J. P. Donleavy

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J. P. Donleavy
Donleavy appearing on After Dark in 1991
James Patrick Donleavy

(1926-04-23)23 April 1926
Died11 September 2017(2017-09-11) (aged 91)
Alma materTrinity College Dublin
  • Novelist
  • short story writer
  • playwright
Known forThe Ginger Man
A Fairy Tale of New York
  • Valerie Heron
    (m. 1946⁠–⁠1969)
  • Mary Wilson Price
    (m. 1970⁠–⁠1989)
Children2 children, 2 stepchildren
AwardsBord Gáis Lifetime Achievement Award

James Patrick Donleavy (23 April 1926 – 11 September 2017) was an American-Irish novelist, short story writer and playwright.[1] His best-known work is the novel The Ginger Man, which was initially banned for obscenity.

Early life[edit]

Donleavy was born in Brooklyn, to Irish immigrants Margaret and Patrick Donleavy, and grew up in the Bronx. His father was a firefighter, and his mother came from a wealthy background.[2][3] He had a sister, Mary Rita, and a younger brother.[4][5] He received his education at various schools in the United States, then served in the US Navy during World War II.[1] After the war ended, he moved to Ireland. In 1946 he began studying bacteriology at Trinity College Dublin, but left in 1949 before taking a degree.


Donleavy's first published work was a short story entitled A Party on Saturday Afternoon, which appeared in the Dublin literary periodical Envoy in 1950.[4] He gained critical acclaim with his first novel, The Ginger Man (1955), which is one of the Modern Library 100 best novels.[6] The novel, of which Donleavy's friend and fellow writer Brendan Behan was the first person to read the completed manuscript,[5][7] was banned in Ireland and the United States by reason of obscenity. Lead character Sebastian Dangerfield was in part based on Trinity College companion Gainor Crist, an American Navy veteran also studying at Trinity College on the G.I. Bill, whom Donleavy once described in an interview as a "saint", though of a Rabelaisian kind.[8]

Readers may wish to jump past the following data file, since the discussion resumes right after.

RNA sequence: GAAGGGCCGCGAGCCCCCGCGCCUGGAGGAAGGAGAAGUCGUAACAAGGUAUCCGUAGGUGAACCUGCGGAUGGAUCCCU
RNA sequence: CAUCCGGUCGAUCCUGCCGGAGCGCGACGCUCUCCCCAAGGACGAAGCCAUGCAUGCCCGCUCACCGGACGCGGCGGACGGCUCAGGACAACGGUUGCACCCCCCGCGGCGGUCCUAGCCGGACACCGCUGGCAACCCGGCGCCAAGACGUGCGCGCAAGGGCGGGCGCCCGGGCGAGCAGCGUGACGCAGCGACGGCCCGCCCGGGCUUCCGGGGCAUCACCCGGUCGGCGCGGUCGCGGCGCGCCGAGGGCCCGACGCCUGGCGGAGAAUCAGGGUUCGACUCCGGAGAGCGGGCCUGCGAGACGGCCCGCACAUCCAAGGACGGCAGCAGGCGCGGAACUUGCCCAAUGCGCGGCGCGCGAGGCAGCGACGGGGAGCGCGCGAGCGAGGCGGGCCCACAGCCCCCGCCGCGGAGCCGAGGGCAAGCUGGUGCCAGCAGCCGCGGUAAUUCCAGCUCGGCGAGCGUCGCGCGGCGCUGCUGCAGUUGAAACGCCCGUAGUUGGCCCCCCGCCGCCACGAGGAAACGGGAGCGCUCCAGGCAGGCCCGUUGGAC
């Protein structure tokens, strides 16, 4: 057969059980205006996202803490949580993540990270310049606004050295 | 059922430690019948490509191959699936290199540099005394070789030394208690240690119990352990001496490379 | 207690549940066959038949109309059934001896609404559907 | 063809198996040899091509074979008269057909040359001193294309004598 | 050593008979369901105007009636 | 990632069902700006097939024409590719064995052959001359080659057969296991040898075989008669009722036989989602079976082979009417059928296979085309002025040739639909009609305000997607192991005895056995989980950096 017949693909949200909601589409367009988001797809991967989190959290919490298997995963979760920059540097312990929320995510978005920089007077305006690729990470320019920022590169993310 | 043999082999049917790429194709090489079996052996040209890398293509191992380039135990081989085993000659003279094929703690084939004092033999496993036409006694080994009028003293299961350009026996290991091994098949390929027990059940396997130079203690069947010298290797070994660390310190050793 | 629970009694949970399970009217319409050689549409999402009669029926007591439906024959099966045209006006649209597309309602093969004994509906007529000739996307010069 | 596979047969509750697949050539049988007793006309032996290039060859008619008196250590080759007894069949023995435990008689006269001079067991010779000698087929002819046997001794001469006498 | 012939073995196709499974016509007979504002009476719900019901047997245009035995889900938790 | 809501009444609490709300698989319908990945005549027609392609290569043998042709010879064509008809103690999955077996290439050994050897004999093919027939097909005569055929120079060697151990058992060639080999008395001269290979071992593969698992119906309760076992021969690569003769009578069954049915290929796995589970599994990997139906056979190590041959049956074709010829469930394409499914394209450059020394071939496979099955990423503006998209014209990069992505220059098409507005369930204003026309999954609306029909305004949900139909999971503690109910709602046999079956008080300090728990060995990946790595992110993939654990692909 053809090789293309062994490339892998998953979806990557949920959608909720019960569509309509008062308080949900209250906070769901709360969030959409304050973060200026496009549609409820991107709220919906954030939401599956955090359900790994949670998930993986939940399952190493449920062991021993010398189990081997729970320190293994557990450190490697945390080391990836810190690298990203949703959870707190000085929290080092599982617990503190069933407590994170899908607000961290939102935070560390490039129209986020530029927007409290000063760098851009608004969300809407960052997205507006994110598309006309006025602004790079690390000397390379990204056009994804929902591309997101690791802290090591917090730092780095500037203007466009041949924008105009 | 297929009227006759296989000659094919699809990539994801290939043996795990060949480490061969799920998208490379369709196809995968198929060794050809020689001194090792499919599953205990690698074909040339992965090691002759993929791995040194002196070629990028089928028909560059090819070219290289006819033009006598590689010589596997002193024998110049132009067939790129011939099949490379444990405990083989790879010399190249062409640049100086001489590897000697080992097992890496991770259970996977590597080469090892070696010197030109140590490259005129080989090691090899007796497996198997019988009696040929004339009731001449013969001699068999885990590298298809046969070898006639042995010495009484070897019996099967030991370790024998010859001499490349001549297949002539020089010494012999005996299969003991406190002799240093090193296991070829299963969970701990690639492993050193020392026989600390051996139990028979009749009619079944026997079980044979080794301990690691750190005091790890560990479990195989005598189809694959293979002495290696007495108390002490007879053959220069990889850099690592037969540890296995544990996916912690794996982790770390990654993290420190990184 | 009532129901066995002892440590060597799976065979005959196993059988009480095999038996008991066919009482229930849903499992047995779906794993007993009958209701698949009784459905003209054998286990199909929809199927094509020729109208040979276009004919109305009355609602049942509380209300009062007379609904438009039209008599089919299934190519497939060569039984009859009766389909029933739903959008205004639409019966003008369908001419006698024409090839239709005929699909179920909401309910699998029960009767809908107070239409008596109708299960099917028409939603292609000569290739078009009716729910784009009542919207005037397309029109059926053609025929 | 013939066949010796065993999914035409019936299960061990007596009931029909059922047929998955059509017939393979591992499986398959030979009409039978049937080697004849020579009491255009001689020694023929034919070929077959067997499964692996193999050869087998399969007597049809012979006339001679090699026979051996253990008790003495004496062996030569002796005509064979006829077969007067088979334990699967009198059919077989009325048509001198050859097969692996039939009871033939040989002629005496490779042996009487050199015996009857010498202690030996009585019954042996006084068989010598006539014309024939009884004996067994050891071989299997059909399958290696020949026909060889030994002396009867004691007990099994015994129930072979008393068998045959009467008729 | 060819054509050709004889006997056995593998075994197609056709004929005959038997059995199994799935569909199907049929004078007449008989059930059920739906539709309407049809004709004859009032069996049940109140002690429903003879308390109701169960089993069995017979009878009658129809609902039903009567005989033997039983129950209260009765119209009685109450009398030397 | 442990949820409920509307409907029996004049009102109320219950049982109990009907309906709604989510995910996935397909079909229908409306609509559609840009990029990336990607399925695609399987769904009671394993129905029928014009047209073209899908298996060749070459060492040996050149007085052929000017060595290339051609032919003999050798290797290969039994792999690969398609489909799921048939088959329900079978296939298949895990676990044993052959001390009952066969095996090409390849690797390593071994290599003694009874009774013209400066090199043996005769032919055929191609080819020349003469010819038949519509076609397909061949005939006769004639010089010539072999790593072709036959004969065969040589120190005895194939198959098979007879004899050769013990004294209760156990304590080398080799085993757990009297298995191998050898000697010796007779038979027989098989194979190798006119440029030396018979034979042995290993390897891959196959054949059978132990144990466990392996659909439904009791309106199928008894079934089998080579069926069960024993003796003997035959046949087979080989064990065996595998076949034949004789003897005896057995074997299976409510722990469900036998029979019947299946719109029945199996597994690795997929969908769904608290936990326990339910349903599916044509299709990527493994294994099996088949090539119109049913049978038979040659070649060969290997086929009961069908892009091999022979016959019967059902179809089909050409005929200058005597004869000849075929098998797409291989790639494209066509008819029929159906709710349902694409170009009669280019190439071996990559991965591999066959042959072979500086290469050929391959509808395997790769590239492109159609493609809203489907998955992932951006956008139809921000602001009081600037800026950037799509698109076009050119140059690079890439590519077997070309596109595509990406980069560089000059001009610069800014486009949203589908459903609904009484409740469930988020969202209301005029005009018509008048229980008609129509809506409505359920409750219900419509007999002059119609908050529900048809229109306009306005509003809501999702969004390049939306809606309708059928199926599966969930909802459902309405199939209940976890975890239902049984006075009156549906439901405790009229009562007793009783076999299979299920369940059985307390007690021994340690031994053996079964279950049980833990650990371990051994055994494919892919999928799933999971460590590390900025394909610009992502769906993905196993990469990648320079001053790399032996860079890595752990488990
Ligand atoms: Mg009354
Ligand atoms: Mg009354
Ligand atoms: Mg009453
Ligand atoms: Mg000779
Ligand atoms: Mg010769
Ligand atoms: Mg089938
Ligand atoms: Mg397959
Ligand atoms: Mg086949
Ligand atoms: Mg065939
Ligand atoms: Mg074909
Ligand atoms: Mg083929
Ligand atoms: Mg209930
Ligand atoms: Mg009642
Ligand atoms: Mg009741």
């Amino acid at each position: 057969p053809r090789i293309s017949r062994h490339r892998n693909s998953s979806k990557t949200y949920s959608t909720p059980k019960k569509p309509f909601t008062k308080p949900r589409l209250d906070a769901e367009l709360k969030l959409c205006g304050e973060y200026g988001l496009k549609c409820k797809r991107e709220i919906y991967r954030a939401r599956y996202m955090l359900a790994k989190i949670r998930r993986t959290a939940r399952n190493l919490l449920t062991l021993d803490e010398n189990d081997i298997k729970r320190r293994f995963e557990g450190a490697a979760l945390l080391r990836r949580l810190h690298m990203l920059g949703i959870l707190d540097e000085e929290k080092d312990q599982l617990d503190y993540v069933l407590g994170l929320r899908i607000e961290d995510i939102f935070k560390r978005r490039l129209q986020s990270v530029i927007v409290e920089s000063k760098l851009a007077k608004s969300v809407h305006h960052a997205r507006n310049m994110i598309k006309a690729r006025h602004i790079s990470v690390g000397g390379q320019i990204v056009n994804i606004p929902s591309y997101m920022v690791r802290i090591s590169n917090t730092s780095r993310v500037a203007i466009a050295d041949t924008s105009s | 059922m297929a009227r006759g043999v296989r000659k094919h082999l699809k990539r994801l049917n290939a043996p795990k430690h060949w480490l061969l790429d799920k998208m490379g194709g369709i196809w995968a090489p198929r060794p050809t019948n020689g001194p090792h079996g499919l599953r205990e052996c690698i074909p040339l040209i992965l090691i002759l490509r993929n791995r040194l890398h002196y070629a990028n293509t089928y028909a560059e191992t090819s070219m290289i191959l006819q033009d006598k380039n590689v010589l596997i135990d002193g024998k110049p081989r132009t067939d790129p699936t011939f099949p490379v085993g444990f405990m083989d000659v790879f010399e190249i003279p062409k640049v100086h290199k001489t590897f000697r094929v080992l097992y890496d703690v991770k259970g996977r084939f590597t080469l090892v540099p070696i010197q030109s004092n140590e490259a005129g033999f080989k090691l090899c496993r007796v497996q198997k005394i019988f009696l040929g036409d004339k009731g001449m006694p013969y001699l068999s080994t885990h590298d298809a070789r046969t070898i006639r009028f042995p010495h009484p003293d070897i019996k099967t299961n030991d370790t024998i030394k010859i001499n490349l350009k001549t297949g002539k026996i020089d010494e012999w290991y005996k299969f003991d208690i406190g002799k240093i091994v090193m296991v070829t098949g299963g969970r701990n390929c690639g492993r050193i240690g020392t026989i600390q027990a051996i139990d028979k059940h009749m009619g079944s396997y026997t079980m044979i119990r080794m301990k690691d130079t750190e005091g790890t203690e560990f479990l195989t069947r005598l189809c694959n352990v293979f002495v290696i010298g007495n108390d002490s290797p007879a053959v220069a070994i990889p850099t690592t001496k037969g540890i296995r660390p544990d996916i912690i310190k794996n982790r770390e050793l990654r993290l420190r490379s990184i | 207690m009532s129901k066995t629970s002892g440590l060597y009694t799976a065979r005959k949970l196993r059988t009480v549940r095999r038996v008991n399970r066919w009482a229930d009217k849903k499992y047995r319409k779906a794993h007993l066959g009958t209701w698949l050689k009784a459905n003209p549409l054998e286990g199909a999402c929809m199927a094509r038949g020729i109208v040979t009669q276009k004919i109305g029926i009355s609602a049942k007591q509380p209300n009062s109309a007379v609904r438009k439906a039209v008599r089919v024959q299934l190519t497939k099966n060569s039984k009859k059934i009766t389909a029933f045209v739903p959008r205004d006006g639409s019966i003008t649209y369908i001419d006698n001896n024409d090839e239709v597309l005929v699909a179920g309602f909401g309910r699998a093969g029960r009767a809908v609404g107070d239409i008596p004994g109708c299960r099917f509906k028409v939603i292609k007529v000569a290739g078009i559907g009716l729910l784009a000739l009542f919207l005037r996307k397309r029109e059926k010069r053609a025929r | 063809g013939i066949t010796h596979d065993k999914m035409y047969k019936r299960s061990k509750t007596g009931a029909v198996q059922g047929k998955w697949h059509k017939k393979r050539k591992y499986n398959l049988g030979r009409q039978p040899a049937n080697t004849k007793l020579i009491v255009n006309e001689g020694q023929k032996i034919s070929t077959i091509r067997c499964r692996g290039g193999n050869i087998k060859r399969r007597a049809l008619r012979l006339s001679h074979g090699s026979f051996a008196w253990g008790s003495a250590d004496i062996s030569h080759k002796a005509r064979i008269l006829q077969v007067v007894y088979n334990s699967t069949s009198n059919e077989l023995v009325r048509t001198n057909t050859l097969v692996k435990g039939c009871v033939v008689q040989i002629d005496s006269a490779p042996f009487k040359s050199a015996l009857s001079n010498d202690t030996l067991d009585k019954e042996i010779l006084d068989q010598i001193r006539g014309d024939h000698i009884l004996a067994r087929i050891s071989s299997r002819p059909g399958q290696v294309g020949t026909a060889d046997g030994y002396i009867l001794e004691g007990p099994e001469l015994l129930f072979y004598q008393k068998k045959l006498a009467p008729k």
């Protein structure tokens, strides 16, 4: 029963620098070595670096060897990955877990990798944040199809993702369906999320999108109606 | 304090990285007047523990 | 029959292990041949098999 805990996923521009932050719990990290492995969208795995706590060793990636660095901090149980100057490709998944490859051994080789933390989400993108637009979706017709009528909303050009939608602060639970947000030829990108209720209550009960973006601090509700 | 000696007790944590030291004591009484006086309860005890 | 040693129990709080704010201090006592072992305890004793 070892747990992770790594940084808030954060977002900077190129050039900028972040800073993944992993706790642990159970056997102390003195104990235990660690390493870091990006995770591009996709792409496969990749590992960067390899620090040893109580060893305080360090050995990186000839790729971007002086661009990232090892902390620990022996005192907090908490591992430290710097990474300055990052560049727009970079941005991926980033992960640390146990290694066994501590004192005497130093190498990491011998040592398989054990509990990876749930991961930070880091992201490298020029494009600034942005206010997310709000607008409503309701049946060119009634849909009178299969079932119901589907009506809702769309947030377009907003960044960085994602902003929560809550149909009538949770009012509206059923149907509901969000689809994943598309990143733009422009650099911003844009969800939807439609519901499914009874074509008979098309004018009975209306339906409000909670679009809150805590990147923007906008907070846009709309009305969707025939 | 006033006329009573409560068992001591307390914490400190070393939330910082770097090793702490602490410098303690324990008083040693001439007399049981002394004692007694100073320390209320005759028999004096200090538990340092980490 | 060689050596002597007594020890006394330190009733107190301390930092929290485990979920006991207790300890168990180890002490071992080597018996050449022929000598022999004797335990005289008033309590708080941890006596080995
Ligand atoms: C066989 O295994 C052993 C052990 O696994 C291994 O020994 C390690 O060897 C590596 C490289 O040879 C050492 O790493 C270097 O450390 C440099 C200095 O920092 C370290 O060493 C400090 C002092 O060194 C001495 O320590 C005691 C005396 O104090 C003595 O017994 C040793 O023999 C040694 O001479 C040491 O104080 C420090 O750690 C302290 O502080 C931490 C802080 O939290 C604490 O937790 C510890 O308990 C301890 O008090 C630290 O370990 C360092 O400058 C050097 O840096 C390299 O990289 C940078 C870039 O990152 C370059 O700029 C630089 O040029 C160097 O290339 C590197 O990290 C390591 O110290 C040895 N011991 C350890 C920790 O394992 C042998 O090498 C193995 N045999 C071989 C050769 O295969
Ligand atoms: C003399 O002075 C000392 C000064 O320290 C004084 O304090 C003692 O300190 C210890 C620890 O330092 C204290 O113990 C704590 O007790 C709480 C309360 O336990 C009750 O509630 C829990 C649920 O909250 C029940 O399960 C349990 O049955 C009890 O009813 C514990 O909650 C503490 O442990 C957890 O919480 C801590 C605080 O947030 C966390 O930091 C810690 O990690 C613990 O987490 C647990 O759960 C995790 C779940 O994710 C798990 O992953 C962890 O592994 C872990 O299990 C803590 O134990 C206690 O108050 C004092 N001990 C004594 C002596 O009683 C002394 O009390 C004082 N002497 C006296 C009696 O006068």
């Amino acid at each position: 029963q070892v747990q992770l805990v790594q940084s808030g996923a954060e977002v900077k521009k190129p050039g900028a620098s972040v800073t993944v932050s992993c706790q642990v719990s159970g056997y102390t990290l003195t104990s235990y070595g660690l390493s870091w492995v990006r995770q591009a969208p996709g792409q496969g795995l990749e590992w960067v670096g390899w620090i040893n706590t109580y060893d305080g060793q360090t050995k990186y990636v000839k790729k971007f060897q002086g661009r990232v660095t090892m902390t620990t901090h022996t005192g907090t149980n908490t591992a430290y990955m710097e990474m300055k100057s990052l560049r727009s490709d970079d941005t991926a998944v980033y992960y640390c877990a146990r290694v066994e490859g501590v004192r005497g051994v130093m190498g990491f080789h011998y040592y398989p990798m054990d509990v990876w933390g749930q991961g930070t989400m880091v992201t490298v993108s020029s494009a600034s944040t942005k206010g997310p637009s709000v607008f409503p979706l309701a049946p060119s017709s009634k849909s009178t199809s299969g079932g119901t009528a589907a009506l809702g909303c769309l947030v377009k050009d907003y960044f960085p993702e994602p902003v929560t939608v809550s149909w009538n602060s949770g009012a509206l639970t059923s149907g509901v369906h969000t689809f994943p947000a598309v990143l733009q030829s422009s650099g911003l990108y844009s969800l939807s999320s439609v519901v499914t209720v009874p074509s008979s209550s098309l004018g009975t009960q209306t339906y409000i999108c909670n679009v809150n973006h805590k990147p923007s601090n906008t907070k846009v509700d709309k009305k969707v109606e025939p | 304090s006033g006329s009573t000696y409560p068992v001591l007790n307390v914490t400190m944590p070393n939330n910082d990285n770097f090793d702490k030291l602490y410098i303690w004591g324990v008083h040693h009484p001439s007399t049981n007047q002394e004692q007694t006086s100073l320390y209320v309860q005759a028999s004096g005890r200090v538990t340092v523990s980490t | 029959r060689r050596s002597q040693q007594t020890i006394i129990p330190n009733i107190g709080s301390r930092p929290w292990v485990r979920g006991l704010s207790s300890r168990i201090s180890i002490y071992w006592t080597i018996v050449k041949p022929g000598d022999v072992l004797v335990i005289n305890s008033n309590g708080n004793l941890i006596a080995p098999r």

Correctly or incorrectly, his initial works are sometimes grouped with the kitchen sink artists as well as the "Angry Young Men".[7] Another novel, A Fairy Tale of New York, provided the title of the song "Fairytale of New York".

In March 2007, Donleavy was the castaway on BBC Radio 4's Desert Island Discs.[9]

In 2015, Donleavy was the recipient of the Bob Hughes Lifetime Achievement Award at the Bord Gáis Energy Irish Book Awards.[10]

In 2016, Trinity College Dublin awarded him with an honorary doctorate.[11]

Personal life[edit]

Donleavy declared himself to be an atheist at the age of 14.[12] In 1946, he married Valerie Heron; the couple had two children: Philip (born 1951) and Karen (born 1955). They divorced in 1969 and he remarried in 1970 to Mary Wilson Price; that union ended in divorce in 1989.[7] In 2011, it was reported that Donleavy had not fathered his two children with Price. A DNA test in the early 1990s had confirmed that Rebecca was the daughter of brewing scion Kieran Guinness, and Rory was the son of Kieran's older brother Finn, whom Price married after her divorce from Donleavy. "My interest is only to look after the welfare of the child," Donleavy told The Times, "and after a certain stage, you can't worry about their parentage".[13]

He lived at Levington Park, a country house on 200 acres (0.81 km2) directly on Lough Owel, near Mullingar, County Westmeath, from 1972.[7] Throughout much of his life, he was known as Mike by close friends, though the origins of this nickname are unclear.[14]

Donleavy died on 11 September 2017, aged 91.[15]

List of works[edit]

  • The Ginger Man (novel) Olympia Press, Paris 1955
  • What They Did in Dublin, with The Ginger Man (a play) MacGibbon & Kee, London 1961
  • The Ginger Man (play) Random House, New York 1961
  • Fairy Tales of New York (play), Penguin, UK 1961 Random House, New York 1961